Rapid urbanisation, a growing female workforce, and the development of a modern retail infrastructure are all stimulating the growth of convenience foods in Indonesia, as fewer consumers have the time to balance busy working lifestyles with scratch cooking. The need for convenience can be identified in the shift from consumers’ reliance on traditional neighbourhood markets to modern convenience stores and hypermarkets, which offer a much wider range of prepared foods. With this, Indonesia offers prospects for the cooking sauce market.

Cooking sauce consumption remains niche, but value sales grow

According to data from Mintel Market Sizes, per capita consumption of cooking sauces in Indonesia is among the lowest in Asia, with neighbouring Thailand posting a consumption rate that is more than three times higher. Cooking sauce sales continue to be limited by a historic preference for scratch cooking among Indonesian consumers and concerns about the healthiness of prepared food. What’s more, consumers are also after the freshness and original taste that real ingredients offer. Indeed, Mintel research reveals that over three in 10 metro Indonesians plan to eat less processed food in 2017.

Recent value growth recorded in the market does, however, suggest that underlying social factors are beginning to mitigate these concerns. Mintel data estimates that value sales of cooking sauces grew by nearly 10% in Indonesia in 2016, and are expected to see double-digit growth by 2020—well ahead of volume growth. Some of this development can be attributed to the volatile food inflation that has long been a feature of the country, but this problem has eased in the last few years.

There is clearly greater willingness among Indonesians to invest in value-added cooking sauces as they become increasingly sophisticated in their spending habits. More importantly, there have been advertisements for cooking sauces that highlight the naturalness of the product. Along with detailed cooking recipes and directions, cooking sauce manufacturers have started to include real ingredients into the mix and are featuring messages like ‘real meat’ or ‘real onions’ on pack—effectively shifting consumers’ perceptions to be more positive.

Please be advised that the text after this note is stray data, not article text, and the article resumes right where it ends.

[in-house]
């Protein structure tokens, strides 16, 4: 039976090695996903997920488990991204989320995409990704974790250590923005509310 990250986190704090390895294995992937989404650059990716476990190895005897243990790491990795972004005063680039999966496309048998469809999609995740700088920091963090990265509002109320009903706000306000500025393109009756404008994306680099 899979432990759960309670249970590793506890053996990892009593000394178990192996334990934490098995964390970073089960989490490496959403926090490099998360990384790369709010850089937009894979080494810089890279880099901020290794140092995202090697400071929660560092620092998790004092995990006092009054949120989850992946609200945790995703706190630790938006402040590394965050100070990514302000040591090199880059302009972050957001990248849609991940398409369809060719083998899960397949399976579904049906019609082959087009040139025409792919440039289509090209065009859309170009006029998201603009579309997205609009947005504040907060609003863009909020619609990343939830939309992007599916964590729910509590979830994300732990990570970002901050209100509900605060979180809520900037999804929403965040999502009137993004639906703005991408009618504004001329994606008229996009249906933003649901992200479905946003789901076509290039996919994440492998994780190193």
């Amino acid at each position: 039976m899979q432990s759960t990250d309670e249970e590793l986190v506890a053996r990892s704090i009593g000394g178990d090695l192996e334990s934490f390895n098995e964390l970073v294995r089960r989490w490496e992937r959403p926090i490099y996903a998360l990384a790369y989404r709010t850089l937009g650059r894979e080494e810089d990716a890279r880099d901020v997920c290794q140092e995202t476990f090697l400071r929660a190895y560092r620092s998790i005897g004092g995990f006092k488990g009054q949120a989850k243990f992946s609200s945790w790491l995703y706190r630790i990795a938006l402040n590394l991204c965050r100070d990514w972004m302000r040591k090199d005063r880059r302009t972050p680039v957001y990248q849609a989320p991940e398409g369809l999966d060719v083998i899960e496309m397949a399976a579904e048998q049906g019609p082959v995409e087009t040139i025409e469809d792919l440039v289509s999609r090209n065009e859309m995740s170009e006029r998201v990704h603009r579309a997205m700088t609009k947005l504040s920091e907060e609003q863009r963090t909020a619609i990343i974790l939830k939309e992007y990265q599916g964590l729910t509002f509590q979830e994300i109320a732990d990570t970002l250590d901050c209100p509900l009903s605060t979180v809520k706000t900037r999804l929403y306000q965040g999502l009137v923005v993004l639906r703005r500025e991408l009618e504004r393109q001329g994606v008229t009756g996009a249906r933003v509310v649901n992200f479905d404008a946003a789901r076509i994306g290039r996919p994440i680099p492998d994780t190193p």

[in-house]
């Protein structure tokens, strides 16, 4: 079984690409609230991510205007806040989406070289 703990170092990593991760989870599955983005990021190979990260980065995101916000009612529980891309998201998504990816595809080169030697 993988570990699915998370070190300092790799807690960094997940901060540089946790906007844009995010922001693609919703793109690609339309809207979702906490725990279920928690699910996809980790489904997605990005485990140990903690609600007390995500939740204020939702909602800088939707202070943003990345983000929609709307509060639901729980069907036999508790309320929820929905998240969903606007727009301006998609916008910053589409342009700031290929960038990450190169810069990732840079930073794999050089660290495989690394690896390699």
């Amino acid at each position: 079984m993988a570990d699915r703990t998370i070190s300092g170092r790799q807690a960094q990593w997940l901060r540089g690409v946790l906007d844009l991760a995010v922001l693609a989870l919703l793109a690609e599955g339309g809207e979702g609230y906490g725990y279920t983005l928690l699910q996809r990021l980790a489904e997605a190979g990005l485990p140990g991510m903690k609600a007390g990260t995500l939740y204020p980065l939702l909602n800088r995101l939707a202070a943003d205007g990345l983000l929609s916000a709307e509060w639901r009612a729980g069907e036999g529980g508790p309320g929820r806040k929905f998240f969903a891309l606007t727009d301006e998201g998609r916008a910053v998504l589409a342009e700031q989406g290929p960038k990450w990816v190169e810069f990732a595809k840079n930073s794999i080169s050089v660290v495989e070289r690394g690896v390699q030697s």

All that said, manufacturers will need to work hard to change negative perceptions about prepared foods in the country, with ‘speed-scratch’ options, such as pastes and recipe bases, likely to be popular as they provide a middle ground between traditional and modern habits.

International restaurant scene booms in a market where familiarity dominates

Indonesia has a rich and varied cuisine, with a variety of local dishes that cooking sauce brands can help busy consumers replicate. The continued popularity of traditional dishes across Indonesia has encouraged most manufacturers to focus on local flavours in the category.

However, recent cooking sauce innovation trends in Indonesia are starting to see a shift in focus from traditional flavours to more exotic locales, perhaps fuelled by the increasing globalisation of society. Younger generations, in particular, have grown up with greater exposure to international lifestyles through the internet, television, and tourism, and are expressing this through their purchases. This is most apparent in the foodservice sector where international food options have become popular in Indonesia’s major urban areas. The growth of a global restaurant scene in Indonesia suggests that more exotic formulations are likely to engage Indonesian consumers going forward.

In fact, manufacturers are upping their investments in new recipes and innovations with international formulations in Indonesia. Such products are only likely to see their profile rise further in the country in the coming years as young, urban Indonesians become even more outward looking.

International sauces in Indonesia

David Turner, Vice President of Research, APAC, joined Mintel in 2012. During a 20-year career in the food and drink industry, he has gained commercial experience in CPG and foodservice markets, leading the brand and private label marketing activity for major dairy, foodservice and spirits brands.

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